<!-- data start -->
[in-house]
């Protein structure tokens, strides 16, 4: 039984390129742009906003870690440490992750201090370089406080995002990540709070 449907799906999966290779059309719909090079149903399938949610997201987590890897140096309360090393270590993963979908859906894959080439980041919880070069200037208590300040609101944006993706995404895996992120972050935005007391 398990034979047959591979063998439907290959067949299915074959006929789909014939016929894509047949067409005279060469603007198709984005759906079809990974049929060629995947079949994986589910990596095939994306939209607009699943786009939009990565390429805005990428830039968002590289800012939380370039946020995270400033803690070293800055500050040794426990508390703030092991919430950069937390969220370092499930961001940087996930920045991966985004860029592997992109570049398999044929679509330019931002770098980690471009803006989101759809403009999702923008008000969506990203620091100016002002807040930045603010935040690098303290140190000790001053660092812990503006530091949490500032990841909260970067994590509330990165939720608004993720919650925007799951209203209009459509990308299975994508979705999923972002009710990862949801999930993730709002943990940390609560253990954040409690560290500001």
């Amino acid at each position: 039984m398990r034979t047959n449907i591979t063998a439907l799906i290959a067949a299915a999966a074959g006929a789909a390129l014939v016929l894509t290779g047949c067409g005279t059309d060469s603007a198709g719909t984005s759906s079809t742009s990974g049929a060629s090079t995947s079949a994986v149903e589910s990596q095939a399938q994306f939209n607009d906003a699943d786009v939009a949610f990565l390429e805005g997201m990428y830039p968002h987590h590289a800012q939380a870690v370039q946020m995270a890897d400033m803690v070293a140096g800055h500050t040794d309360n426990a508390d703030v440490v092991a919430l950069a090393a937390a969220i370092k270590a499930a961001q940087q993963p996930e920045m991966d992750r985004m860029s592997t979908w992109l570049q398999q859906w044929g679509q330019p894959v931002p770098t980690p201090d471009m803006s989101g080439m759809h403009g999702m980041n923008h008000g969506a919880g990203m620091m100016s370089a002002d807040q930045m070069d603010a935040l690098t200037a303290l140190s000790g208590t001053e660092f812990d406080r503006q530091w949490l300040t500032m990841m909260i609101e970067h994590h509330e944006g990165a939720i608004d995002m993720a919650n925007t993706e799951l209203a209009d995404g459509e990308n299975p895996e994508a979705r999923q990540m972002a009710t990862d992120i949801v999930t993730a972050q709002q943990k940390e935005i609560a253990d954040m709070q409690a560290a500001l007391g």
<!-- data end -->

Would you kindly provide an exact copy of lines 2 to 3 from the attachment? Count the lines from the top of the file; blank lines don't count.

């Protein structure tokens, strides 16, 4: 039984390129742009906003870690440490992750201090370089406080995002990540709070 449907799906999966290779059309719909090079149903399938949610997201987590890897140096309360090393270590993963979908859906894959080439980041919880070069200037208590300040609101944006993706995404895996992120972050935005007391 398990034979047959591979063998439907290959067949299915074959006929789909014939016929894509047949067409005279060469603007198709984005759906079809990974049929060629995947079949994986589910990596095939994306939209607009699943786009939009990565390429805005990428830039968002590289800012939380370039946020995270400033803690070293800055500050040794426990508390703030092991919430950069937390969220370092499930961001940087996930920045991966985004860029592997992109570049398999044929679509330019931002770098980690471009803006989101759809403009999702923008008000969506990203620091100016002002807040930045603010935040690098303290140190000790001053660092812990503006530091949490500032990841909260970067994590509330990165939720608004993720919650925007799951209203209009459509990308299975994508979705999923972002009710990862949801999930993730709002943990940390609560253990954040409690560290500001």
């Amino acid at each position: 039984m398990r034979t047959n449907i591979t063998a439907l799906i290959a067949a299915a999966a074959g006929a789909a390129l014939v016929l894509t290779g047949c067409g005279t059309d060469s603007a198709g719909t984005s759906s079809t742009s990974g049929a060629s090079t995947s079949a994986v149903e589910s990596q095939a399938q994306f939209n607009d906003a699943d786009v939009a949610f990565l390429e805005g997201m990428y830039p968002h987590h590289a800012q939380a870690v370039q946020m995270a890897d400033m803690v070293a140096g800055h500050t040794d309360n426990a508390d703030v440490v092991a919430l950069a090393a937390a969220i370092k270590a499930a961001q940087q993963p996930e920045m991966d992750r985004m860029s592997t979908w992109l570049q398999q859906w044929g679509q330019p894959v931002p770098t980690p201090d471009m803006s989101g080439m759809h403009g999702m980041n923008h008000g969506a919880g990203m620091m100016s370089a002002d807040q930045m070069d603010a935040l690098t200037a303290l140190s000790g208590t001053e660092f812990d406080r503006q530091w949490l300040t500032m990841m909260i609101e970067h994590h509330e944006g990165a939720i608004d995002m993720a919650n925007t993706e799951l209203a209009d995404g459509e990308n299975p895996e994508a979705r999923q990540m972002a009710t990862d992120i949801v999930t993730a972050q709002q943990k940390e935005i609560a253990d954040m709070q409690a560290a500001l007391g």